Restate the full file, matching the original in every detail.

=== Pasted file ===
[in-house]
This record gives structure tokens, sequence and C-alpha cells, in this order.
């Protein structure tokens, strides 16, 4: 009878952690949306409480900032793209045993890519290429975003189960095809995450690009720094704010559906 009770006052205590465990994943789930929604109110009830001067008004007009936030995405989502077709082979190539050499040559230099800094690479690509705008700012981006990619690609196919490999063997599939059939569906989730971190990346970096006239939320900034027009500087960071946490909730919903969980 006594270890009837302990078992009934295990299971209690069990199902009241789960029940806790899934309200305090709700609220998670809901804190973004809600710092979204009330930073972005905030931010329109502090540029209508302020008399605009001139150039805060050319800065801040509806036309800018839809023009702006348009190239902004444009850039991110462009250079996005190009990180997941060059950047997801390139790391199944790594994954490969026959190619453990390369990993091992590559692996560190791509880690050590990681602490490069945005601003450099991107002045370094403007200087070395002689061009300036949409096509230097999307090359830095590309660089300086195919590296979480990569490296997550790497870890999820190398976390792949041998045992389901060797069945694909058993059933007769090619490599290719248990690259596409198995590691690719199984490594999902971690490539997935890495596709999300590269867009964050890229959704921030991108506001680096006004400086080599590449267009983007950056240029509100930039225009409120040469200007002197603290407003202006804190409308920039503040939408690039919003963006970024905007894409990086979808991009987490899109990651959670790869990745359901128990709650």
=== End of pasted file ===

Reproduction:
[in-house]
This record gives structure tokens, sequence and C-alpha cells, in this order.
């Protein structure tokens, strides 16, 4: 009878952690949306409480900032793209045993890519290429975003189960095809995450690009720094704010559906 009770006052205590465990994943789930929604109110009830001067008004007009936030995405989502077709082979190539050499040559230099800094690479690509705008700012981006990619690609196919490999063997599939059939569906989730971190990346970096006239939320900034027009500087960071946490909730919903969980 006594270890009837302990078992009934295990299971209690069990199902009241789960029940806790899934309200305090709700609220998670809901804190973004809600710092979204009330930073972005905030931010329109502090540029209508302020008399605009001139150039805060050319800065801040509806036309800018839809023009702006348009190239902004444009850039991110462009250079996005190009990180997941060059950047997801390139790391199944790594994954490969026959190619453990390369990993091992590559692996560190791509880690050590990681602490490069945005601003450099991107002045370094403007200087070395002689061009300036949409096509230097999307090359830095590309660089300086195919590296979480990569490296997550790497870890999820190398976390792949041998045992389901060797069945694909058993059933007769090619490599290719248990690259596409198995590691690719199984490594999902971690490539997935890495596709999300590269867009964050890229959704921030991108506001680096006004400086080599590449267009983007950056240029509100930039225009409120040469200007002197603290407003202006804190409308920039503040939408690039919003963006970024905007894409990086979808991009987490899109990651959670790869990745359901128990709650």